New York residents who are seeking a divorce but rely on retirement benefits may be interested in how the end of the marriage affects Social Security. Depending on several factors, including remarriage, the effect can be quite large.
Couples in New York and across the U.S. who are separating often worry about the high cost associated with divorce, but there may be ways to keep the expenses under control. It is important for individuals to bear in mind that they have more control over the situation than they may think, and how much a divorce will ultimately cost is directly impacted by how well a couple can communicate and if they can treat each other in a reasonable, fair and honest manner.
New York law requires that a person petitioning for divorce provide a reason for the action. There are seven legally-acceptable grounds for divorce set forth in section 170 of the state's Domestic Relations Law. The first six of the grounds require specific activity on the part of one of the spouses. They are abandonment, adultery, imprisonment, cruel and inhuman treatment, living separately by the terms of a decree or judgment of separation and living separately by the terms of a separation agreement.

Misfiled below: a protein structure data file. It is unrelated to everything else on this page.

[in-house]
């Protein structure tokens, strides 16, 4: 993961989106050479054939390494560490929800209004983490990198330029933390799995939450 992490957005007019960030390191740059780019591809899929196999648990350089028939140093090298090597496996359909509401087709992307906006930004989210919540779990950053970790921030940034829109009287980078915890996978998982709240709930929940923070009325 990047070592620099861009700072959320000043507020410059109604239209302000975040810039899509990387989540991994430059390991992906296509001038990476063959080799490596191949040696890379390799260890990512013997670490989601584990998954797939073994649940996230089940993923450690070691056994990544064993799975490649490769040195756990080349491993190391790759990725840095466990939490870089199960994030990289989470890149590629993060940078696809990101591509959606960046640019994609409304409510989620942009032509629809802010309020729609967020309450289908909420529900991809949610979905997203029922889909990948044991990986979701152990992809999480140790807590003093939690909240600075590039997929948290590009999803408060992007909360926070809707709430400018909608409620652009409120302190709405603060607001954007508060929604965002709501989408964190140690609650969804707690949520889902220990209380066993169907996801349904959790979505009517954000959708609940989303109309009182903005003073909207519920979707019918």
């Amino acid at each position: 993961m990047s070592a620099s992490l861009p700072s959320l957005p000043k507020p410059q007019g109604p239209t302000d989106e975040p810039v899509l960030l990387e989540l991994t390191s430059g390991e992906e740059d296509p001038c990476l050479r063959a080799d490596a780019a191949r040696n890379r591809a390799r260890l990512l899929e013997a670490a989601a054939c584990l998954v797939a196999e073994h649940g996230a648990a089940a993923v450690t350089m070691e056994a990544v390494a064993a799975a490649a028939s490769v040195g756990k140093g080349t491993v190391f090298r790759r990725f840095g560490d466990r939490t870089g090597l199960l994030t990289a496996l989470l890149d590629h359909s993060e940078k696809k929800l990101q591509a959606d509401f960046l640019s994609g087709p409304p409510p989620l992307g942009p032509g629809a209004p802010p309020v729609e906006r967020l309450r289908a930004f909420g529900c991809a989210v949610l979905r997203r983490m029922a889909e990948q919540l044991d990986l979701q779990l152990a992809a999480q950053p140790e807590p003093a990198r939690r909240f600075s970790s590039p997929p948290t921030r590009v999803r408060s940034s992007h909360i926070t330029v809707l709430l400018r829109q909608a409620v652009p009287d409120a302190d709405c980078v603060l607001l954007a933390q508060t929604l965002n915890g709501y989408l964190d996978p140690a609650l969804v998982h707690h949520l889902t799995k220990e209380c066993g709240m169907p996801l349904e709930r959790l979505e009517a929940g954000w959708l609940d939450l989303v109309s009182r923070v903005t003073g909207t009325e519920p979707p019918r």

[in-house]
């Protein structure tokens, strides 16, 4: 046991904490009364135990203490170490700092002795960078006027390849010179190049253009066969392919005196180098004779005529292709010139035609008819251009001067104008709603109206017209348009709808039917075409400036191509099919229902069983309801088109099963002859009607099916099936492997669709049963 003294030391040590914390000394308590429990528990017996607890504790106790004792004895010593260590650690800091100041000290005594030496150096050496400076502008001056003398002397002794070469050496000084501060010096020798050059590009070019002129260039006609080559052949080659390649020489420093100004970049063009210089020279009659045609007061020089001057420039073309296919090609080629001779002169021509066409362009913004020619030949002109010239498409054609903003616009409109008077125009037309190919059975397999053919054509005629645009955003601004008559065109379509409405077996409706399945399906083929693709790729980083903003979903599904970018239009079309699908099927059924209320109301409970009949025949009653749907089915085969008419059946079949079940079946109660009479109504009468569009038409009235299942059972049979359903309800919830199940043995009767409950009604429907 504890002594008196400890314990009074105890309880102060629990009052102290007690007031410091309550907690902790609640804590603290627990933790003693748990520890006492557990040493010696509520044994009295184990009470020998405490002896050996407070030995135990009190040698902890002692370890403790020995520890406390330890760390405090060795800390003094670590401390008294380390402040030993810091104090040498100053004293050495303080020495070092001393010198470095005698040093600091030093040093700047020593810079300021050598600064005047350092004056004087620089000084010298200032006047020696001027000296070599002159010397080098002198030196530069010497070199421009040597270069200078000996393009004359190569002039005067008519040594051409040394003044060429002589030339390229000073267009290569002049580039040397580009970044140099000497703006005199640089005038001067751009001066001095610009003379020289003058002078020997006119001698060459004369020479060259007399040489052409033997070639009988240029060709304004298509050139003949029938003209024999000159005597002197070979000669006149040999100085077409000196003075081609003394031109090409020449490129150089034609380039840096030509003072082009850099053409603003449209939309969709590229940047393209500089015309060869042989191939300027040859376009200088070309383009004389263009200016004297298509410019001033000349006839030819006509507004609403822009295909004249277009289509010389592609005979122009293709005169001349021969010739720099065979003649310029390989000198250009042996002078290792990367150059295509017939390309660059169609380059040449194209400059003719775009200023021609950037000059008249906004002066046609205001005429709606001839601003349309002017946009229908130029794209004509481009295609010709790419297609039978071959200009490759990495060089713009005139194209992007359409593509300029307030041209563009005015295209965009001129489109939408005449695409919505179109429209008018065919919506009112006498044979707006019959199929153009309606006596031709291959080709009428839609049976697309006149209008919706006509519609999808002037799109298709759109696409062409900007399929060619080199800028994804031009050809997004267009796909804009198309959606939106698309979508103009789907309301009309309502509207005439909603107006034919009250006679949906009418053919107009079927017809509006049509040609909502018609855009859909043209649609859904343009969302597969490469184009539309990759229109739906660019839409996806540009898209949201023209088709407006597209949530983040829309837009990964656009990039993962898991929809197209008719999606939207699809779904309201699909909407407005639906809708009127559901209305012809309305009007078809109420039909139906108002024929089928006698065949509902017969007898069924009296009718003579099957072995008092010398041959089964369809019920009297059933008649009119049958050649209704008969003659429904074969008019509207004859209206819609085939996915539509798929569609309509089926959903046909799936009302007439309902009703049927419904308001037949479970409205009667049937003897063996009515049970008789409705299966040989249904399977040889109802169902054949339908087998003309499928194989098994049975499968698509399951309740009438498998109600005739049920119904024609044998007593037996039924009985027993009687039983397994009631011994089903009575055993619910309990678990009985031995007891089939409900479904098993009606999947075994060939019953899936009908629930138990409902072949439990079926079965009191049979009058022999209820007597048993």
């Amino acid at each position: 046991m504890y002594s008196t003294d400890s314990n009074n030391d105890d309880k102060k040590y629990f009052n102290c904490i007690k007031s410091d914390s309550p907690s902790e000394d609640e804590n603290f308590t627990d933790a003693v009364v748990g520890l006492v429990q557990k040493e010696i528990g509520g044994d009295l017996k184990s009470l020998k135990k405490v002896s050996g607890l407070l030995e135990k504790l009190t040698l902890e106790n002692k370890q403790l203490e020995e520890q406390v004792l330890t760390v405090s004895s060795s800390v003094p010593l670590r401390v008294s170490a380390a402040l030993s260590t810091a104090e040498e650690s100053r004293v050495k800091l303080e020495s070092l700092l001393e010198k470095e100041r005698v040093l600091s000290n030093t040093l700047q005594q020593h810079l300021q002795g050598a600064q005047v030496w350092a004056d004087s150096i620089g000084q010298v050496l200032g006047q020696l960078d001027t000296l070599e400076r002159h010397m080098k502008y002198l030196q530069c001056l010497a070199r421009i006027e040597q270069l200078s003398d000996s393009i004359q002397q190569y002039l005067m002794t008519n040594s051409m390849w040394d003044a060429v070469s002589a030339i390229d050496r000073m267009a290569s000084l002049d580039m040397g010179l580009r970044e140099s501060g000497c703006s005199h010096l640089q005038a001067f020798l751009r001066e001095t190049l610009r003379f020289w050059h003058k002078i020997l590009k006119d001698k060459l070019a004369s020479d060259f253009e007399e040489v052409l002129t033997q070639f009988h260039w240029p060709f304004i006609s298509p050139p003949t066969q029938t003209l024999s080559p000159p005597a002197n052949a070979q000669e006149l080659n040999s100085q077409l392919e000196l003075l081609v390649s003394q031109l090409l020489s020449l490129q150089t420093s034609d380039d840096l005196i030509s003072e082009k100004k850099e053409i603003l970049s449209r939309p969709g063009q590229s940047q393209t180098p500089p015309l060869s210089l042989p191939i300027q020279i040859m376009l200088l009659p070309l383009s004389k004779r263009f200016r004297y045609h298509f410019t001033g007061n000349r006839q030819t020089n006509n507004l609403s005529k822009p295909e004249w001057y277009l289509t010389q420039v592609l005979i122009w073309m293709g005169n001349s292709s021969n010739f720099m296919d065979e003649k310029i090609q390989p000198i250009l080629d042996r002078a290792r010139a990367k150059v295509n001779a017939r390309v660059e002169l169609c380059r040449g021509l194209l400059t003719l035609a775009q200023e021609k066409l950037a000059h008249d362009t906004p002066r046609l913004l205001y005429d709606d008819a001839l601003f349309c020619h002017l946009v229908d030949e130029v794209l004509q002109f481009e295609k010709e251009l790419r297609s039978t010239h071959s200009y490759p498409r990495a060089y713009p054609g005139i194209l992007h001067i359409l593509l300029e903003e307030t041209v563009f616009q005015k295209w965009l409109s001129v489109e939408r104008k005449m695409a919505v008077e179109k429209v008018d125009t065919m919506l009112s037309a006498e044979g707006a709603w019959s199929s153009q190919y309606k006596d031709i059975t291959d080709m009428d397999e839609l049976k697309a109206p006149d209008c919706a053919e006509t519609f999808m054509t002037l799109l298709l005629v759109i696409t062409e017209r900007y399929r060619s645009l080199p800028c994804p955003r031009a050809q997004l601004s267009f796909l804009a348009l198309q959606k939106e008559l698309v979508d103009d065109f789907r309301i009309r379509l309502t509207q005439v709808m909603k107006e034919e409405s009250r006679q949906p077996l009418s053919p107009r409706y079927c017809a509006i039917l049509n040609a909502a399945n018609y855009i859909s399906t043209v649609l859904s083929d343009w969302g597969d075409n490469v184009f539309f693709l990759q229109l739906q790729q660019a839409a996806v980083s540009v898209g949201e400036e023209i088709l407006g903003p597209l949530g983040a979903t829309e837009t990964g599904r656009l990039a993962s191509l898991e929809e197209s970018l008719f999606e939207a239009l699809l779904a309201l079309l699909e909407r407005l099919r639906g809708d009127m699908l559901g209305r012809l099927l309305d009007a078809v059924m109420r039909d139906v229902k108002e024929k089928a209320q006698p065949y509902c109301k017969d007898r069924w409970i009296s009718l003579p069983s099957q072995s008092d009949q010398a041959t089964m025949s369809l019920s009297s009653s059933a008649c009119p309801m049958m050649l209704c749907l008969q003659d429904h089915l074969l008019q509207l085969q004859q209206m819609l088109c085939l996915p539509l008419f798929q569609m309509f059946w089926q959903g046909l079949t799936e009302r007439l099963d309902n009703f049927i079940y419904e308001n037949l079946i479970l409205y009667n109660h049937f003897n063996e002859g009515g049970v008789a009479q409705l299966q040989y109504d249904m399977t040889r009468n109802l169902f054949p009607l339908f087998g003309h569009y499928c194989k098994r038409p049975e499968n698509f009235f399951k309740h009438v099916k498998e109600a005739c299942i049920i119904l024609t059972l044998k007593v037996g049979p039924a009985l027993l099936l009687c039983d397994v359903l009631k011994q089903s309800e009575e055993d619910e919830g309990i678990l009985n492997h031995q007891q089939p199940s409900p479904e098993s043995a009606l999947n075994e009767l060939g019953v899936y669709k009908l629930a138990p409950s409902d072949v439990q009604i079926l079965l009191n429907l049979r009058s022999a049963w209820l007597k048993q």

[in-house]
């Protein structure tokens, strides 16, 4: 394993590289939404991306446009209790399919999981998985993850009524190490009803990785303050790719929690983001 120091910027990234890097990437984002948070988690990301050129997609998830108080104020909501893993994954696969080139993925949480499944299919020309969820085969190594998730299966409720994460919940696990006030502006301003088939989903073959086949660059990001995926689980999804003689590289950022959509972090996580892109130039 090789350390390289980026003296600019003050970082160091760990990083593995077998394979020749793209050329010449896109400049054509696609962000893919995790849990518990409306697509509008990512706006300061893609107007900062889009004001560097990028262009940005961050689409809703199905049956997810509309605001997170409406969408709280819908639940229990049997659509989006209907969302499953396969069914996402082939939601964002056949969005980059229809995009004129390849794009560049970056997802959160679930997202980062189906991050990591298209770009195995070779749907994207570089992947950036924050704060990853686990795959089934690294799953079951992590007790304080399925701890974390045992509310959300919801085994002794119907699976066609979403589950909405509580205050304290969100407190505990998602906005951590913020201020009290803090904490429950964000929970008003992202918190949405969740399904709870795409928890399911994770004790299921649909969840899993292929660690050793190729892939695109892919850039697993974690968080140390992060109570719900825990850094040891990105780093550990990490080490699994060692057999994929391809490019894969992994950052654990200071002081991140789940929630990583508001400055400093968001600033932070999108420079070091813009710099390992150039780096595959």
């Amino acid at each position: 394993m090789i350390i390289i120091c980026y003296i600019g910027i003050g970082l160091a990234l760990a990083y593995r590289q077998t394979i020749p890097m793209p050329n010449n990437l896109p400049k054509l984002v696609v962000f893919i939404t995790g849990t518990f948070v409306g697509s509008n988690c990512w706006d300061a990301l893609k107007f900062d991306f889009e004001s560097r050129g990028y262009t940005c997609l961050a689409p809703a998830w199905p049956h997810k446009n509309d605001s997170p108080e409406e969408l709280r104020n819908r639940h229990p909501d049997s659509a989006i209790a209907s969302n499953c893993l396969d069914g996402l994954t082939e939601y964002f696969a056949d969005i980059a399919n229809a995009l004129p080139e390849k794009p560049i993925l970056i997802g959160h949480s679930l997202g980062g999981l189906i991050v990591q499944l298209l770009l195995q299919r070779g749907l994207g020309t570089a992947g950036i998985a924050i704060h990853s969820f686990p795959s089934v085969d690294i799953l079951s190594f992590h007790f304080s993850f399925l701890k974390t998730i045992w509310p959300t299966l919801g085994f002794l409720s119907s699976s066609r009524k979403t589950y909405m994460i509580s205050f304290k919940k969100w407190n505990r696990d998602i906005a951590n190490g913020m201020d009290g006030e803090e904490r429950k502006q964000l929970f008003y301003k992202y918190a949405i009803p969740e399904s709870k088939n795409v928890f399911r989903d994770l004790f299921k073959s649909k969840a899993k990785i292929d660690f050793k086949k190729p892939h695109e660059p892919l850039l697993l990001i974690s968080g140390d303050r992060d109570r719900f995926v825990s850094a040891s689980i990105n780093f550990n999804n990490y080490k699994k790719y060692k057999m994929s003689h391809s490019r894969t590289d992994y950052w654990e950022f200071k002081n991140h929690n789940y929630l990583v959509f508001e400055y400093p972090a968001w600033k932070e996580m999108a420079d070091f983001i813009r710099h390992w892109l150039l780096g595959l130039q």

In New York, couples who are seeking a divorce can go through the process of a contested or an uncontested divorce. If the couple cannot agree on the terms of their legal split, they must involve the court in a contested divorce. If they can agree, however, they may be able to file for an uncontested divorce.
New Yorkers who are familiar with hedge funds may know of Citadel and its founder, Kenneth Griffin. The wealthy founder of the multibillion-dollar Chicago hedge-fund management firm, the net worth of which the Bloomberg Billionaire's Index lists at $5.6 billion, has cited irreconcilable differences in filing for divorce from his wife of 11 years, Anne Dias Griffin.
Some people feel relief after the end of an unhappy marriage. Most spouses see divorce as stressful but endurable. Can a breakup be pleasant? Civil is probably the most New York spouses can expect. Civility allows former partners to problem-solve and raise children together, but separately, without dragging out issues in court.
When no-fault divorce became state law in 2010, spouses no longer needed to blame a marital partner for wrongdoing to end a marriage. Divorces still may be obtained on grounds like cruel treatment, adultery or abandonment, but some New York divorce attorneys say grounds divorces rapidly are becoming passe.
Navigating money matters, even in an uncontested divorce, can be daunting. For women who try to make a financial break from an abusive spouse, the end of a marriage can be tricky and sometimes dangerous.